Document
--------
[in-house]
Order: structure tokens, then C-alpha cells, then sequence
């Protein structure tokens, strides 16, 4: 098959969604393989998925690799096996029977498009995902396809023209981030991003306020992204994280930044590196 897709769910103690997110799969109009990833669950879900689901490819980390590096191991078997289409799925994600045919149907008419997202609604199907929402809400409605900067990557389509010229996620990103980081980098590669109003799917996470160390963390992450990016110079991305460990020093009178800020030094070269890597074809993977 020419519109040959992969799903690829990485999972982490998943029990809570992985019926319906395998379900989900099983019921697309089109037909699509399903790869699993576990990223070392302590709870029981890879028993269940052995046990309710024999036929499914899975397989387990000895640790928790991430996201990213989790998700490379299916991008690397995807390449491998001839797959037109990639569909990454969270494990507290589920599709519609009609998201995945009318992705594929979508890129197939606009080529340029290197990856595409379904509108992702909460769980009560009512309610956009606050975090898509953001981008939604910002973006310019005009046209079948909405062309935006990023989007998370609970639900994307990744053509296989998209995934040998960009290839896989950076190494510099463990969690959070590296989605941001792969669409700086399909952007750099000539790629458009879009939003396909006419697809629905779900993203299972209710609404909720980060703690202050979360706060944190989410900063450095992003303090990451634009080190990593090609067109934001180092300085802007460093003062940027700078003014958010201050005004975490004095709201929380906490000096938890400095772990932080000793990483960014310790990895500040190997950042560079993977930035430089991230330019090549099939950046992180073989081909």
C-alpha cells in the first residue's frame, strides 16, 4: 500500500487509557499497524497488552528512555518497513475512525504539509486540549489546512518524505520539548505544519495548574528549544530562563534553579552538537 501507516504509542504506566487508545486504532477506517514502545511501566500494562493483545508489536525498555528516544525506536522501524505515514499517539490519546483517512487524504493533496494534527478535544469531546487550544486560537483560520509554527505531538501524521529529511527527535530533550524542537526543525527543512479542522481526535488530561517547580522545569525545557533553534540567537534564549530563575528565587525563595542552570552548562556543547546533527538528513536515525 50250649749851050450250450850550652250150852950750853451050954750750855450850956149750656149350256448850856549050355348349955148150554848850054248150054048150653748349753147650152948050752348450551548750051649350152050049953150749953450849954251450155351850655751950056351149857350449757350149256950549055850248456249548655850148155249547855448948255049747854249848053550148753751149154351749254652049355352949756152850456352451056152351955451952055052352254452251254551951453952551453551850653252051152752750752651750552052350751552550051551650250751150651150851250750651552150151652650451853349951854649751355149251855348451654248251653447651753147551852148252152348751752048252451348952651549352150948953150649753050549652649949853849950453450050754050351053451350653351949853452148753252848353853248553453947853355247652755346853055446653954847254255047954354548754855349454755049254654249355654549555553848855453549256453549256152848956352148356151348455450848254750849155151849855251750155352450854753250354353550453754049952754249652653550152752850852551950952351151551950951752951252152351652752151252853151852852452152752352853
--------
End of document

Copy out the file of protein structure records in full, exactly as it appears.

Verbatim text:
[in-house]
Order: structure tokens, then C-alpha cells, then sequence
């Protein structure tokens, strides 16, 4: 098959969604393989998925690799096996029977498009995902396809023209981030991003306020992204994280930044590196 897709769910103690997110799969109009990833669950879900689901490819980390590096191991078997289409799925994600045919149907008419997202609604199907929402809400409605900067990557389509010229996620990103980081980098590669109003799917996470160390963390992450990016110079991305460990020093009178800020030094070269890597074809993977 020419519109040959992969799903690829990485999972982490998943029990809570992985019926319906395998379900989900099983019921697309089109037909699509399903790869699993576990990223070392302590709870029981890879028993269940052995046990309710024999036929499914899975397989387990000895640790928790991430996201990213989790998700490379299916991008690397995807390449491998001839797959037109990639569909990454969270494990507290589920599709519609009609998201995945009318992705594929979508890129197939606009080529340029290197990856595409379904509108992702909460769980009560009512309610956009606050975090898509953001981008939604910002973006310019005009046209079948909405062309935006990023989007998370609970639900994307990744053509296989998209995934040998960009290839896989950076190494510099463990969690959070590296989605941001792969669409700086399909952007750099000539790629458009879009939003396909006419697809629905779900993203299972209710609404909720980060703690202050979360706060944190989410900063450095992003303090990451634009080190990593090609067109934001180092300085802007460093003062940027700078003014958010201050005004975490004095709201929380906490000096938890400095772990932080000793990483960014310790990895500040190997950042560079993977930035430089991230330019090549099939950046992180073989081909």
C-alpha cells in the first residue's frame, strides 16, 4: 500500500487509557499497524497488552528512555518497513475512525504539509486540549489546512518524505520539548505544519495548574528549544530562563534553579552538537 501507516504509542504506566487508545486504532477506517514502545511501566500494562493483545508489536525498555528516544525506536522501524505515514499517539490519546483517512487524504493533496494534527478535544469531546487550544486560537483560520509554527505531538501524521529529511527527535530533550524542537526543525527543512479542522481526535488530561517547580522545569525545557533553534540567537534564549530563575528565587525563595542552570552548562556543547546533527538528513536515525 50250649749851050450250450850550652250150852950750853451050954750750855450850956149750656149350256448850856549050355348349955148150554848850054248150054048150653748349753147650152948050752348450551548750051649350152050049953150749953450849954251450155351850655751950056351149857350449757350149256950549055850248456249548655850148155249547855448948255049747854249848053550148753751149154351749254652049355352949756152850456352451056152351955451952055052352254452251254551951453952551453551850653252051152752750752651750552052350751552550051551650250751150651150851250750651552150151652650451853349951854649751355149251855348451654248251653447651753147551852148252152348751752048252451348952651549352150948953150649753050549652649949853849950453450050754050351053451350653351949853452148753252848353853248553453947853355247652755346853055446653954847254255047954354548754855349454755049254654249355654549555553848855453549256453549256152848956352148356151348455450848254750849155151849855251750155352450854753250354353550453754049952754249652653550152752850852551950952351151551950951752951252152351652752151252853151852852452152752352853